Soylent CEO Could Face Criminal Charges for LA Hilltop 'Experiment'


You might want to look into this a bit more before you bash it. There is at least one company building houses (multi-story even) out of those things (in California, I think, but I might be wrong). Insulating them is as easy as covering the inside and outside with spray on insulation. The corrugations in the metal help to hold just the right amount. Used shipping containers are also pretty cheap, and they are designed to be stacked while full of very heavy cargo. The typical house has much lower density of stuff, meaning you can safely stack them pretty high for a multi-level home, even if they are no longer in good enough condition to use for shipping (the company that makes them cuts out sidewalls to make larger rooms). I mentioned this before, but shipping containers are also extremely Earthquake resistant (like, a fault could open up right under one, and as long as it was still well supported on both sides, it would probably be fine). And, as someone else mentioned, they are practically fire proof. (Also, they are their own built-in lightning rods, and if it was not for electrical codes assuming wood and concrete are the only viable building materials, you could even use the house as a ground rod under the right circumstances.)

There are only two difficulties with shipping containers. The first is that electrical codes were not designed with metal walled houses in mind, so they tend to prohibit things that would make shipping container homes far safer than other materials (well, safer than they already are…). The second is that it is far more difficult to hide wiring in the walls, so surface conduits tend to be better.

Shipping containers make great houses at a very affordable price. That said, Rob probably could have avoided a lot of problems with a few buckets of stucco and maybe some paint. While I am all about letting people use their land the way they want, I can understand people considering that thing an eyesore.


I’ve looked into it plenty, they’re crap. Better than nothing, but still crap.


I guess if that’s your opinion even knowing the facts, not even the facts will convince you.

There is a reason that we are still building with wood instead of materials that are not pretty awful for building houses, and it is not that most people actually study things out and make wise choices based on facts and evidence.


Saying something is crap without explaining why, is crap.


I explained everything I need to in previous posts, so why repeat myself?


It’s the internet - no one scrolls up past a page fold, especially not something from two months prior and 65 responses. Its easy enough to say, they’re crap, see my post above. I would not have known you already answered that question, because I am not going to scroll through to read 65 posts.


[quote=“rybecarethdar, post:63, topic:25840”]I guess if that’s your opinion even knowing the facts, not even the facts will convince you.[/quote]The facts will not convince me that shipping containers make for a half-way decent house because I’ve spent months of research looking for the best way to build my own house. I have family & friends who are carpenters & architects & even assuming that they might be biased against the idea, I’ heard better arguments for making houses out of bags of dirt & old tires.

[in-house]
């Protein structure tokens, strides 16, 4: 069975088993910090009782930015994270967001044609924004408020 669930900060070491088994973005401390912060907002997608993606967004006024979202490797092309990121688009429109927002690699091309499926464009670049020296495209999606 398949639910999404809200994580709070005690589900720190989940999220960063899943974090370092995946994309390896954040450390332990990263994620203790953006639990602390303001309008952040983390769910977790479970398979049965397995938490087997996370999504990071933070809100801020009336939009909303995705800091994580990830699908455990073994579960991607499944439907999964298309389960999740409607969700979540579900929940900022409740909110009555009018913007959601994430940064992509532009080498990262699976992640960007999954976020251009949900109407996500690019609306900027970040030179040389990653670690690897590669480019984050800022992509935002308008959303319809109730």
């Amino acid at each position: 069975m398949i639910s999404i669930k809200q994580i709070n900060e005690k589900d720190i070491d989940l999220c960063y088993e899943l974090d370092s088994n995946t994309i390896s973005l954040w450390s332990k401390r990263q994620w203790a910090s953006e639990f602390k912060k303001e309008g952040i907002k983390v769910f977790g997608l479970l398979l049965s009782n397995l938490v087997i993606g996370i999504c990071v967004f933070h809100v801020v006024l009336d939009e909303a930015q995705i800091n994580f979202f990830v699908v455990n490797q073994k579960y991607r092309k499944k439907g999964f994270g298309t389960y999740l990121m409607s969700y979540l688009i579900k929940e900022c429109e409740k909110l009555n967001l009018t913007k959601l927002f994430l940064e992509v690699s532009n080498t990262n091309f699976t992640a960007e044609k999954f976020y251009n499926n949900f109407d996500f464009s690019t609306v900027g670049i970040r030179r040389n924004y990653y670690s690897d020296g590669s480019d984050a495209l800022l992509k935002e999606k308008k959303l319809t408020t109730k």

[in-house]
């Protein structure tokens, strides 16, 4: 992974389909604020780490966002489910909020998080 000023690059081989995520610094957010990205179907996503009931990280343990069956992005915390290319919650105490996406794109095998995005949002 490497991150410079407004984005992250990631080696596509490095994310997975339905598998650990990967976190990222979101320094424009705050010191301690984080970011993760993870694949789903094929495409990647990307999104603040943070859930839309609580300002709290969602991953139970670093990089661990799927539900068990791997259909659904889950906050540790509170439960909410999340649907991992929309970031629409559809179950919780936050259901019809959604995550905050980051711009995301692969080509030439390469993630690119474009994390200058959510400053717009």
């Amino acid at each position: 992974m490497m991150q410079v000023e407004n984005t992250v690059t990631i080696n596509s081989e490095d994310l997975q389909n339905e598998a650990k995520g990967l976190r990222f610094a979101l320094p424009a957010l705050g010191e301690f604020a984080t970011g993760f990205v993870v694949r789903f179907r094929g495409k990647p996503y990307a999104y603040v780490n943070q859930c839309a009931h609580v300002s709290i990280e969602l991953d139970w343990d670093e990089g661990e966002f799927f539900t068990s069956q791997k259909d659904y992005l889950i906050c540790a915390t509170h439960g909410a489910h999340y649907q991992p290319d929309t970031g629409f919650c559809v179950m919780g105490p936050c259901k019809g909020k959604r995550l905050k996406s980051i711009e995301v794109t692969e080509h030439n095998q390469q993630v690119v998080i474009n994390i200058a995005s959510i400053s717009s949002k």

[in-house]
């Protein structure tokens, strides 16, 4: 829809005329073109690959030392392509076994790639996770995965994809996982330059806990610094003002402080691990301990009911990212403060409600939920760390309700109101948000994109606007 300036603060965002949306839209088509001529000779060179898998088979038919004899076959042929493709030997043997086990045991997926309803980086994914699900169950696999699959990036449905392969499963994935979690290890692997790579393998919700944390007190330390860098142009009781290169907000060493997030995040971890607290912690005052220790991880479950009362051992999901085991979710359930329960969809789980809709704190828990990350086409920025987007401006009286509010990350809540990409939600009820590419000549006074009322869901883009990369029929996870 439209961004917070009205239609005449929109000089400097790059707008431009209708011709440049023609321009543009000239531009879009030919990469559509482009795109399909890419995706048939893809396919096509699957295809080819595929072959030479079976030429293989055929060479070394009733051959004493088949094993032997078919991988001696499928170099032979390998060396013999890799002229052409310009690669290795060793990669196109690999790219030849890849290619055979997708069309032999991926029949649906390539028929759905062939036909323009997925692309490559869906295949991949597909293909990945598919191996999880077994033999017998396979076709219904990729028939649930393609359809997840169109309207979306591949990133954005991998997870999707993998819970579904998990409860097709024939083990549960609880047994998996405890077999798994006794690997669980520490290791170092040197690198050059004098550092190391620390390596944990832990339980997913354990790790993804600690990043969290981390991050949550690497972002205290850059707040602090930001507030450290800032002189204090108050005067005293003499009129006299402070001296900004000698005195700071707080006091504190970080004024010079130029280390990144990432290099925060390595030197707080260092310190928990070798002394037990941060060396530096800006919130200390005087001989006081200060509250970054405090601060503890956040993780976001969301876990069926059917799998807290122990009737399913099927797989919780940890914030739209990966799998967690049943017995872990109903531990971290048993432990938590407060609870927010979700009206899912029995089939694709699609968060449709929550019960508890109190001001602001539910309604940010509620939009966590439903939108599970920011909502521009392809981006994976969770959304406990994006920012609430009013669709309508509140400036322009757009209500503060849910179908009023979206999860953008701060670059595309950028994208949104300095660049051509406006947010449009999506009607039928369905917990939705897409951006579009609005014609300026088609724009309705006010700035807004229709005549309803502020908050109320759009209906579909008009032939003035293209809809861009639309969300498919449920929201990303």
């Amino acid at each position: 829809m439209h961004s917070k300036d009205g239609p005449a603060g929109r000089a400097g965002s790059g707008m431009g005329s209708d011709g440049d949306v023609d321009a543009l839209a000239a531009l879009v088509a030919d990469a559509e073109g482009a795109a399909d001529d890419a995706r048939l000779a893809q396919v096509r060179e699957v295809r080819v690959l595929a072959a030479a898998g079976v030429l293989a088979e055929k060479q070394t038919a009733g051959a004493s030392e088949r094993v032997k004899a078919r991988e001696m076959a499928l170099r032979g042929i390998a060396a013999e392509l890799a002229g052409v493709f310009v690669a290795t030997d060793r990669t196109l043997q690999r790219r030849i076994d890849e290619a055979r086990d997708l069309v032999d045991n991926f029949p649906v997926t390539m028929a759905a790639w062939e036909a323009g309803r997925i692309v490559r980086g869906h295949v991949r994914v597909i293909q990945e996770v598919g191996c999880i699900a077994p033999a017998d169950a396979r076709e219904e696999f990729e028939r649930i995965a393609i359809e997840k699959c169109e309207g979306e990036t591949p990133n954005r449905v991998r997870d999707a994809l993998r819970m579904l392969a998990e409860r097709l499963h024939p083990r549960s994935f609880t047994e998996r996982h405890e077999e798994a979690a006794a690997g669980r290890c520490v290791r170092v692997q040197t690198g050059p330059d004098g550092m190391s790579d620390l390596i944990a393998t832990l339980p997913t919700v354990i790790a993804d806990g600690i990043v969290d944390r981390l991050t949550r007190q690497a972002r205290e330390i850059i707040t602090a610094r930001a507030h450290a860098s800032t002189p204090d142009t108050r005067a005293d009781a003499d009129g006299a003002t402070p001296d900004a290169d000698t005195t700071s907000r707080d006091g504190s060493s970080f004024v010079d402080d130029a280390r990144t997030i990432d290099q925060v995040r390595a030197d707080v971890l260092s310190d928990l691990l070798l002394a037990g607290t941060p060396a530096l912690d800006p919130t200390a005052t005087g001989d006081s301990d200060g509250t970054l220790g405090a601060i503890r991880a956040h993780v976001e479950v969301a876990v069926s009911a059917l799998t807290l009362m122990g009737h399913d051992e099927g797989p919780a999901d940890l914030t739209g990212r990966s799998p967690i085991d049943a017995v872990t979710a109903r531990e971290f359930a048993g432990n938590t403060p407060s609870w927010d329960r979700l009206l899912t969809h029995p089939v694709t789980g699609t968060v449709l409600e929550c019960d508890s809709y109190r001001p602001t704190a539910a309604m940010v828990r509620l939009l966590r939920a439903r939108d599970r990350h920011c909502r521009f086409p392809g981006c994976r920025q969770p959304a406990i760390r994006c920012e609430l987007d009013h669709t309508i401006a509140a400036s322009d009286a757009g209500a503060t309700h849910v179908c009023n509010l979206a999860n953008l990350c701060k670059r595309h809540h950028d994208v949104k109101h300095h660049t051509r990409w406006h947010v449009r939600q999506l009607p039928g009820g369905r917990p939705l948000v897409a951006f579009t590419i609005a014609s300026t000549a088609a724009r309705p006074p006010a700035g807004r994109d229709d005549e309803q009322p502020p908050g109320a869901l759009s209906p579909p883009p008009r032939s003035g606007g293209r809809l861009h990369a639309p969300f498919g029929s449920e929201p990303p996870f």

His post was in response to one of my old comments, so it was safe to assume he’d already seen them. I wasn’t talking to you.


Open forum bro. :sunglasses:


Obviously I can’t speak to what you need to explain or not, but unless I’ve missed something, you said:

Sounds like more of a statement than an explanation to me — which is, of course, cool, but I would love to hear more details.


Soylent CEO still hasn’t removed remnants of shipping-container home, prosecutor says” - LA Times article


But what about his “sorry, not sorry” blog post?

Lol. Meow Global Networks Inc. Throwback to the RF days.


If “the next check-in is due March 8”, quoting the article, I don’t understand why the article seems to claim the clean-up should be completed now. If there hasn’t been a checkin, doesn’t that mean they haven’t checked for compliance and won’t till March 8?


No, that’s the NEXT check-in.


It was mentioned in the article:

An inspection Monday revealed pylons and graffiti at the Montecito Heights site, perched on what locals know as Flat Top hill.


So, everyone seems to know more about the legal implications of the word “checkin” than I do. I would have thought that one checks the site to let the property owner know whether the cleanup has been sufficient, but that is different than what I would call a “deadline”.

Since there is another checkin scheduled, I would think that this checkin is no big deal, just in the nature of a status report, and more work remains to be done.


Looks like the saga may be drawing to a close. Rob entered a plea of no contest and will receive no penalties as long as there are no more code violations on his property for the next year: